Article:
Organizer: Carl Aronson (Northeastern State University – Broken Arrow, USA)
Presider: Carl Aronson (Northeastern State University – Broken Arrow, USA)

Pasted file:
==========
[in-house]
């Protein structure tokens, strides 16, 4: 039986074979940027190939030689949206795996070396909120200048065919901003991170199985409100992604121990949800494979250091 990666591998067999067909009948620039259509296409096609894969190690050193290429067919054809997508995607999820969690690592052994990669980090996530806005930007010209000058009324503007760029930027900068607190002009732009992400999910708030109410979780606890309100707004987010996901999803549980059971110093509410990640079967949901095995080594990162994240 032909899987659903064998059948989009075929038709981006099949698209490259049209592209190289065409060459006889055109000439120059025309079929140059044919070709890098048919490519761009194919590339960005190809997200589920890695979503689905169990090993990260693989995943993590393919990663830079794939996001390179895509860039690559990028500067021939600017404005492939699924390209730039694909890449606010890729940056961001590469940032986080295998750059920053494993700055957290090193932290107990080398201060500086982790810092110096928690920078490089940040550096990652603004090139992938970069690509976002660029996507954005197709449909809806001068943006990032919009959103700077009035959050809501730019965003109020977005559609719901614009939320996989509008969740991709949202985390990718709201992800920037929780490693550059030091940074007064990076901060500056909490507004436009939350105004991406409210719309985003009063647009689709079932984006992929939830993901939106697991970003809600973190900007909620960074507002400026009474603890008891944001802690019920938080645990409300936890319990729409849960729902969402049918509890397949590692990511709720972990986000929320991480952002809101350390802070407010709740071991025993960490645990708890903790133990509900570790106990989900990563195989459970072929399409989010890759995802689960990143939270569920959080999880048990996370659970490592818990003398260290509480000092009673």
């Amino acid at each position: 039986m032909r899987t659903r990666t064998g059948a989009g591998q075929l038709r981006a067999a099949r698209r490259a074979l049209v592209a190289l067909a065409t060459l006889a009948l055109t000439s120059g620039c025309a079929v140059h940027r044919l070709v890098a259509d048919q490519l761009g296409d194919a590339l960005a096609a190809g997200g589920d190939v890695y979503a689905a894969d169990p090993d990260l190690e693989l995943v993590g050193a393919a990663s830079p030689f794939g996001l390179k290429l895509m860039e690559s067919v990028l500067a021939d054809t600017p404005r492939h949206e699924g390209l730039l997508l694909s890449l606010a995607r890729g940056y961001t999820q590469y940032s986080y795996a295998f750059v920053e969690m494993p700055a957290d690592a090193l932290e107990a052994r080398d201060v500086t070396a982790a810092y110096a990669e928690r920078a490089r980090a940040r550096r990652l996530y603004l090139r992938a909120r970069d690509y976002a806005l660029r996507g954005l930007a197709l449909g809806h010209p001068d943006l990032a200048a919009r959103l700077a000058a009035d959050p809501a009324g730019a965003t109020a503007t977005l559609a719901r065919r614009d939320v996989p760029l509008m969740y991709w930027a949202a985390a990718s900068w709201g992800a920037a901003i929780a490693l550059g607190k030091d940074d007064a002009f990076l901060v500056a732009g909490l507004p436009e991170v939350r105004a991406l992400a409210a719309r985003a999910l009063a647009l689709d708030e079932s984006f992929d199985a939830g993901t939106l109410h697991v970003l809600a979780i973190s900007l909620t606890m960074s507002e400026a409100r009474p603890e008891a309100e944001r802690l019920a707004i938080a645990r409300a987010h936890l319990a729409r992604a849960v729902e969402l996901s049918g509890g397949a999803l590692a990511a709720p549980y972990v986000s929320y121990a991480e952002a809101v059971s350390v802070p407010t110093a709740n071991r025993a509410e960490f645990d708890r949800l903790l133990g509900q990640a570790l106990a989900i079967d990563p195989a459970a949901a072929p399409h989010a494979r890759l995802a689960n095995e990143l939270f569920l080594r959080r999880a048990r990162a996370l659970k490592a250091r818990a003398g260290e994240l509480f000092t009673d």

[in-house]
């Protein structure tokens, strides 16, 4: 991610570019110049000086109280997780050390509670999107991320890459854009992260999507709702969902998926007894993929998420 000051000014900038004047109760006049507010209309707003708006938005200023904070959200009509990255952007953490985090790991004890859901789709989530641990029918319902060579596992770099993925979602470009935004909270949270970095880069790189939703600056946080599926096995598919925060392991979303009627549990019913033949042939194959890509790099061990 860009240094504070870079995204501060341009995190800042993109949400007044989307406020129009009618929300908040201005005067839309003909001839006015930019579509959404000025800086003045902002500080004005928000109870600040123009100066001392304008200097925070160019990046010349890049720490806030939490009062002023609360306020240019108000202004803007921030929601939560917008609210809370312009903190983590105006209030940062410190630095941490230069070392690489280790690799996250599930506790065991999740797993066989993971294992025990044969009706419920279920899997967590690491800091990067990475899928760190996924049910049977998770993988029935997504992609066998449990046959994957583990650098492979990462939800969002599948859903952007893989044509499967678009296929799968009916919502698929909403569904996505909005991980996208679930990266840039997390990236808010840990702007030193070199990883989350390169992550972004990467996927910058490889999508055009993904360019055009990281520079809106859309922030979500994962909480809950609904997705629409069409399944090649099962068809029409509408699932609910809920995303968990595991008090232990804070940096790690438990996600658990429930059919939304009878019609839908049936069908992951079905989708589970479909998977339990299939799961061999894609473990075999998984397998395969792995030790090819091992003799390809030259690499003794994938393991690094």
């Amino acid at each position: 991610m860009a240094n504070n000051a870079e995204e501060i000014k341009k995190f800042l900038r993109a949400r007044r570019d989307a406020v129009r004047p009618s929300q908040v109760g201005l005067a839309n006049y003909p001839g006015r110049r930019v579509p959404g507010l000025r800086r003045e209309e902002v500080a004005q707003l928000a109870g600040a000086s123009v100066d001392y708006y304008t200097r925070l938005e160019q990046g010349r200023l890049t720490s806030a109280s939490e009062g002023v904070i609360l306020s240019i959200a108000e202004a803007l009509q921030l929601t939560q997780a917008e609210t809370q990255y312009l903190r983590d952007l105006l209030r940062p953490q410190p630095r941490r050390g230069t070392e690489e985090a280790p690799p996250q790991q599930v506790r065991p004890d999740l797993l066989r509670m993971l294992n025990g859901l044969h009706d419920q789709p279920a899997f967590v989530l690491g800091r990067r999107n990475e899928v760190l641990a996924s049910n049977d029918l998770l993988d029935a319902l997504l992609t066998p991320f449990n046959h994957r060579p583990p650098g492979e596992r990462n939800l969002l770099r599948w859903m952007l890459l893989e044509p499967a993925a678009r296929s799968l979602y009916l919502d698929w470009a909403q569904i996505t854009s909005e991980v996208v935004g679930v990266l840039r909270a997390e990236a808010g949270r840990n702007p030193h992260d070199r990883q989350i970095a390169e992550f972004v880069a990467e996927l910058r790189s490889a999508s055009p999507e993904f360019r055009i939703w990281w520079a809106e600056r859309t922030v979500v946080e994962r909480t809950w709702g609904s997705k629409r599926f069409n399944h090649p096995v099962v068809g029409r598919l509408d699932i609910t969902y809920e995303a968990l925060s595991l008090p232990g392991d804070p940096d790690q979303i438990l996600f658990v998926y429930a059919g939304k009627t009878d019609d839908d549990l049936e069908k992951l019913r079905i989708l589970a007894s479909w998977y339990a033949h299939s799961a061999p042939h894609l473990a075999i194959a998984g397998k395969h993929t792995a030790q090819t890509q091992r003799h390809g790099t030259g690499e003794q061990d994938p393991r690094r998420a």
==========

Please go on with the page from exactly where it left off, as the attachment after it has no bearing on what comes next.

Many undergraduates taking organic and physical chemistry courses appear reticent to immerse themselves in intricate subjects. The subjects include chemical reaction mechanistic pathways involving electron pushing, bond scission/formation thermodynamics as well as their interplay with both kinetics and spectroscopy. In addition, many student responses indicate a disconnection with organic and physical chemistry laboratory experiments. Difficulties include visualizing at the molecular level, reasoning the critical mechanistic reaction steps and/or focusing the mathematical derivation onto the question of interest. Nevertheless, an ability to reason three dimensional molecular geometry, reaction mechanisms, transition states, kinetics and quantum mathematics plays an important role in fundamentally understanding chemistry. Reasoning herein aids in circumventing undesirable formulaic thinking and mere memorization. These hurdles in chemical education to undergraduate students have directly prompted the use of computational and molecular modeling techniques. This symposium will detail current pedagogical molecular visualization and computational chemistry modeling techniques used across the undergraduate organic and physical chemistry curricula.